The Karlsruhe-based court said on Monday it would decide next Tuesday whether two vital pieces of Chancellor Angela Merkel's euro rescue policy might need to be re-drawn before the German president can sign them into law.
The court has to consider five constitutional challenges to the legislation, submitted by a private citizen, activist groups, as well as politicians from both ends of the political spectrum, who all fear that the legislation limits the powers of the German parliament.
These challenges have been filed by the socialist Left party, Peter Gauweiler, MP for the conservative Christian Social Union, pro-democracy organization Mehr Demokratie, a group of university professors, and an unnamed private citizen.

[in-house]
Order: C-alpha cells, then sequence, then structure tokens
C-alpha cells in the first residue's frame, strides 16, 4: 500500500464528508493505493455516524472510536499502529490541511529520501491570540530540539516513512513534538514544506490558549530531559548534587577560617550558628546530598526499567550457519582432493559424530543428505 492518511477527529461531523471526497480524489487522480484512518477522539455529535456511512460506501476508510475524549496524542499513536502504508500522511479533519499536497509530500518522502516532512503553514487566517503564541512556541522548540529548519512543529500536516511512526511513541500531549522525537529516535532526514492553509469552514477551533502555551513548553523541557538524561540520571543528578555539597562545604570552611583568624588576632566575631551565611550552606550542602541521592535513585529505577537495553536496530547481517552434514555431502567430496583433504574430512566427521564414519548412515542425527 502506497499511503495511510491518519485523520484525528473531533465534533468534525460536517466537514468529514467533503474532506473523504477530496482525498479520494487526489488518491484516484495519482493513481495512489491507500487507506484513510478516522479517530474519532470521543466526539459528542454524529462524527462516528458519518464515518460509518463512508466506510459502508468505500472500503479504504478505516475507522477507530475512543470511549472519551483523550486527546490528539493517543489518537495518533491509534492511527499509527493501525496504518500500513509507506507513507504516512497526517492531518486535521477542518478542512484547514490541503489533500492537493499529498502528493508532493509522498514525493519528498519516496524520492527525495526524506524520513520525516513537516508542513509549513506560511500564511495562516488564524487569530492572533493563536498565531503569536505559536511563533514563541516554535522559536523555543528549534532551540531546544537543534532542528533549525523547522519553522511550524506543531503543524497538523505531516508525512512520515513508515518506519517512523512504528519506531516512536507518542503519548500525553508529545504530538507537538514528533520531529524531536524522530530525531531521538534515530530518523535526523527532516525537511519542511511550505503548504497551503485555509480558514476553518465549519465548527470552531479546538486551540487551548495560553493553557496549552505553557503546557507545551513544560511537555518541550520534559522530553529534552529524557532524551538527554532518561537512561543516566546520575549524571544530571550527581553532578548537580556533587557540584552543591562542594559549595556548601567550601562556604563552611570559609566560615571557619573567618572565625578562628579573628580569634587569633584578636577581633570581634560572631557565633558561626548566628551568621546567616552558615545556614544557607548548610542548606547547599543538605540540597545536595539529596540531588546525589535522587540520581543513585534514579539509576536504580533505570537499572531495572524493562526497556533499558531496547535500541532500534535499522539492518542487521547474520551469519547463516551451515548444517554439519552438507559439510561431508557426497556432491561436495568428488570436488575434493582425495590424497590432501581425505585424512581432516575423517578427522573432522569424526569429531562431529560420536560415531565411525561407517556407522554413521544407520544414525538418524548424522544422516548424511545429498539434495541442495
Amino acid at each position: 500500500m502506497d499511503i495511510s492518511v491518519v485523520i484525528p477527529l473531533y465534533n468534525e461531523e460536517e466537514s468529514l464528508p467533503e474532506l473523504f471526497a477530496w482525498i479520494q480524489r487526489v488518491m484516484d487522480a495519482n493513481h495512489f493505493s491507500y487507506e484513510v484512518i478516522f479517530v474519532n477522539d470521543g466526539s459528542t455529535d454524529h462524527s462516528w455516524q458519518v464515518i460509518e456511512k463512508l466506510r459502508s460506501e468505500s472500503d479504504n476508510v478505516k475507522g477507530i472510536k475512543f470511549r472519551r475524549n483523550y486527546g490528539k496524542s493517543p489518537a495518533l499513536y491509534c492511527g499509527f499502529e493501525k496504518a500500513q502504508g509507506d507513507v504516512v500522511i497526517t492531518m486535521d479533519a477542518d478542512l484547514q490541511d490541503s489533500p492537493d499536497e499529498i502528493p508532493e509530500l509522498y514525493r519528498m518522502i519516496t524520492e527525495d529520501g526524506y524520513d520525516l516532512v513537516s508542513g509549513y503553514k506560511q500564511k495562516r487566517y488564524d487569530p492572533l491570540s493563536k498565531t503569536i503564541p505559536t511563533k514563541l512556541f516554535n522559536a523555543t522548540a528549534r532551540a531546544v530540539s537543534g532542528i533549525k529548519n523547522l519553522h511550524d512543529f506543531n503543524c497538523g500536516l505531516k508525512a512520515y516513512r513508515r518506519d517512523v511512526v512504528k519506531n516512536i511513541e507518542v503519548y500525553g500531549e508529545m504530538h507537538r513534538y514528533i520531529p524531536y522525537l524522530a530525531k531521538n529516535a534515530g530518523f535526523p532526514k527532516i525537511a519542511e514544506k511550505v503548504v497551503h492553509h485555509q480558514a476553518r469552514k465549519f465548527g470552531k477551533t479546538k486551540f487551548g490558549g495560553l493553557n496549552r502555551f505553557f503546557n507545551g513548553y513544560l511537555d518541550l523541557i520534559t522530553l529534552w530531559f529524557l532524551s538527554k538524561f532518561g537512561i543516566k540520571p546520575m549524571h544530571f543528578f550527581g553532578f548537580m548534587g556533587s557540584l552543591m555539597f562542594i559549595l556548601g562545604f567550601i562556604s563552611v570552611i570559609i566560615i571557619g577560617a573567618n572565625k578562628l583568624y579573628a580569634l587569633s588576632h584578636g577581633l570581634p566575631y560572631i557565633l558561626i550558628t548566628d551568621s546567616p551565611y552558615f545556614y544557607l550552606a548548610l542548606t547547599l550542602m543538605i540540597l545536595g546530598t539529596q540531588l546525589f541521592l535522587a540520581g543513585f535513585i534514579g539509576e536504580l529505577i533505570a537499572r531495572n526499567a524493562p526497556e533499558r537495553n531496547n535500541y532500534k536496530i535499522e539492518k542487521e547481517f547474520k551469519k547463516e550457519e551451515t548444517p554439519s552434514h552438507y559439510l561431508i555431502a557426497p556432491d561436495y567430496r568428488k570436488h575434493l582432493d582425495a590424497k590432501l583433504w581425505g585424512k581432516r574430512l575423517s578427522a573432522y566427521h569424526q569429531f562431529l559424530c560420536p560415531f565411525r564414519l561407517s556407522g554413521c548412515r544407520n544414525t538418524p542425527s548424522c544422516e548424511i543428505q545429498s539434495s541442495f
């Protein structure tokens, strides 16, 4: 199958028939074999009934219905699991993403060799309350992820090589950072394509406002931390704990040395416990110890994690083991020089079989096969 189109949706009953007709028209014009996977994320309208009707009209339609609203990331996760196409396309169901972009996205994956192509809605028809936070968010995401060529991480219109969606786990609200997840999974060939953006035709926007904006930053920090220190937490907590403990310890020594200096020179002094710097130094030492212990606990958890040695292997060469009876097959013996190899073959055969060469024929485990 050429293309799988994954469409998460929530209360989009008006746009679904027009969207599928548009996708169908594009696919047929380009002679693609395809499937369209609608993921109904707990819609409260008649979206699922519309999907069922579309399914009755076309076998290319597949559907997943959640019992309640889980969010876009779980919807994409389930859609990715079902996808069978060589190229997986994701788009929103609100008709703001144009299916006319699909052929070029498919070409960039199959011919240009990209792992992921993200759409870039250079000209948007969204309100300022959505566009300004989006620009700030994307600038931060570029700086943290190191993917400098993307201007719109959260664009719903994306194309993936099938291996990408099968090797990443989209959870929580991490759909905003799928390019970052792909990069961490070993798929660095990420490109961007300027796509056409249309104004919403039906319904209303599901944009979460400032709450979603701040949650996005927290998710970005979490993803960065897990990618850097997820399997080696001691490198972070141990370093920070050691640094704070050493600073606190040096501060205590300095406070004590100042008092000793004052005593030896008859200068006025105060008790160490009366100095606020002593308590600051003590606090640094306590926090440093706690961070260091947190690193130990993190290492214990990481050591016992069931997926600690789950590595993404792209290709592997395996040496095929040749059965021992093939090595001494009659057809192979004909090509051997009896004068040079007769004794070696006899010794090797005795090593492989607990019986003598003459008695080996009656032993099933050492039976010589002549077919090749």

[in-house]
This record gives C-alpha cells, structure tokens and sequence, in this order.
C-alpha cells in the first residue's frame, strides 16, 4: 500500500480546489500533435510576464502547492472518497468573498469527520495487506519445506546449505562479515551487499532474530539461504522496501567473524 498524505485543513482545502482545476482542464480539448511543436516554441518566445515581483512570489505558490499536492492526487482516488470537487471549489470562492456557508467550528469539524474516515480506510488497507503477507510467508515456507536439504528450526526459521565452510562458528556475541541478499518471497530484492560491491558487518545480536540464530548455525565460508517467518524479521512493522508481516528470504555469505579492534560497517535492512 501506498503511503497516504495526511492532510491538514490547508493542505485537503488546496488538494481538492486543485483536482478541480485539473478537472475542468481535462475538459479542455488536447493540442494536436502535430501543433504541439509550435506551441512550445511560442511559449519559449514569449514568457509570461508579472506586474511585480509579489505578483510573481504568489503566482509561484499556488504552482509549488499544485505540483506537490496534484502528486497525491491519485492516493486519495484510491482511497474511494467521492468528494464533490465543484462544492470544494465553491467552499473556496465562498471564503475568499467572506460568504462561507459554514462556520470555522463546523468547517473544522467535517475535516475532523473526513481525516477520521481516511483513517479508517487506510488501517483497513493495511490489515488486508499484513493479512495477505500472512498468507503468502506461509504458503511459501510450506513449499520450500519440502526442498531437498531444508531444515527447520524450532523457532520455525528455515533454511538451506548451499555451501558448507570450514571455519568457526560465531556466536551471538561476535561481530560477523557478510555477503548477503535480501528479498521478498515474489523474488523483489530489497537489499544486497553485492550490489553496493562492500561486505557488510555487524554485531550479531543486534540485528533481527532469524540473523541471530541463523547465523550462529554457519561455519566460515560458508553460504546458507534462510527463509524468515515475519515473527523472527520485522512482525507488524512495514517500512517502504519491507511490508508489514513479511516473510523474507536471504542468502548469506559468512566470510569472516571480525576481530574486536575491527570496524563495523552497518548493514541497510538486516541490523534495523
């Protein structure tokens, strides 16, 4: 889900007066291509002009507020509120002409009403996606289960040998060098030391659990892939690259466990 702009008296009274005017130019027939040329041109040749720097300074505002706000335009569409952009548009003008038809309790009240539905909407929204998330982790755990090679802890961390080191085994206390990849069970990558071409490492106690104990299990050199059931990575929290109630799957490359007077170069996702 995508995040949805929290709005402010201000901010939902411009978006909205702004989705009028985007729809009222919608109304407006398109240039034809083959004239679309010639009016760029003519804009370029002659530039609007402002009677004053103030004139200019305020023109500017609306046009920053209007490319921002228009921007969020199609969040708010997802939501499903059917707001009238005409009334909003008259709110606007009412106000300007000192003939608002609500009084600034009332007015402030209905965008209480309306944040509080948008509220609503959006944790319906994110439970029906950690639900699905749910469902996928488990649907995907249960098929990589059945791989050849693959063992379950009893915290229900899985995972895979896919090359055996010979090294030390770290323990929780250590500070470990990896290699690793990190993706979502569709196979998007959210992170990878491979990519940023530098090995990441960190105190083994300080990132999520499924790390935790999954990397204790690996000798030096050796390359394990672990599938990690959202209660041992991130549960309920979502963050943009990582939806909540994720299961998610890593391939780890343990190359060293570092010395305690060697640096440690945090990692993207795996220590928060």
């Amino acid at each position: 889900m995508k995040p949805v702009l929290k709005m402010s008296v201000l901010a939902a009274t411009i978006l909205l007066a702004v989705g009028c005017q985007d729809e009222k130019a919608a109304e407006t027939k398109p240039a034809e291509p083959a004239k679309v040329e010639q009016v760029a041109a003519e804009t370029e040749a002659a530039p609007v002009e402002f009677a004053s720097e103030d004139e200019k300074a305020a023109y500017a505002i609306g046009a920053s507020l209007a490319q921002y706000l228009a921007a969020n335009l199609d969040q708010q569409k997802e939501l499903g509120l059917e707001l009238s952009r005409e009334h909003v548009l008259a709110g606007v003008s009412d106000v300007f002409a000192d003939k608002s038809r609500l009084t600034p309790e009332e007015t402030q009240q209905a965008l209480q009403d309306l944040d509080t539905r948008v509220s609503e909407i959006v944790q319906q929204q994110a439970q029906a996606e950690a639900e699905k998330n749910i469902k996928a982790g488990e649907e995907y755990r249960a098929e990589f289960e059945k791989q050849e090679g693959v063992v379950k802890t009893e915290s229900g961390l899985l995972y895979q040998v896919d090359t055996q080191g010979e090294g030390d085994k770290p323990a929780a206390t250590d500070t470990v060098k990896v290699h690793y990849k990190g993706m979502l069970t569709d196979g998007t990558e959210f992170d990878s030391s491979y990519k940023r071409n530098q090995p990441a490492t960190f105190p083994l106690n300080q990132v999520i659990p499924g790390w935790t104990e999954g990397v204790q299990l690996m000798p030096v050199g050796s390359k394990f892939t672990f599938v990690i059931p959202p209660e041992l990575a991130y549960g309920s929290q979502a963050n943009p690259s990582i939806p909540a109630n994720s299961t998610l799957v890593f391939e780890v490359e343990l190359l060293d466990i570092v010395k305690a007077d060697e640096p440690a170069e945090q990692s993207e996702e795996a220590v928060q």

As well as the threat to democracy, the challengers also believe that the ESM could lead to Germany being exposed to unlimited liability for any future European financial crises.
They also argue that Germany's contribution to the permanent European bailout system would be so high that the Bundestag will effectively no longer have control over the state budget. They also say that not enough parliamentary control has been built into the system.
Furthermore, they argue that the European fiscal compact, which is intended to impose budgetary discipline on European Union members, sets debt limits for the country, which means that by German law it should be put to a referendum.
President Joachim Gauck said earlier this month he would agree to wait to sign the laws in order to prevent them coming into force before the court had considered the challenges to them.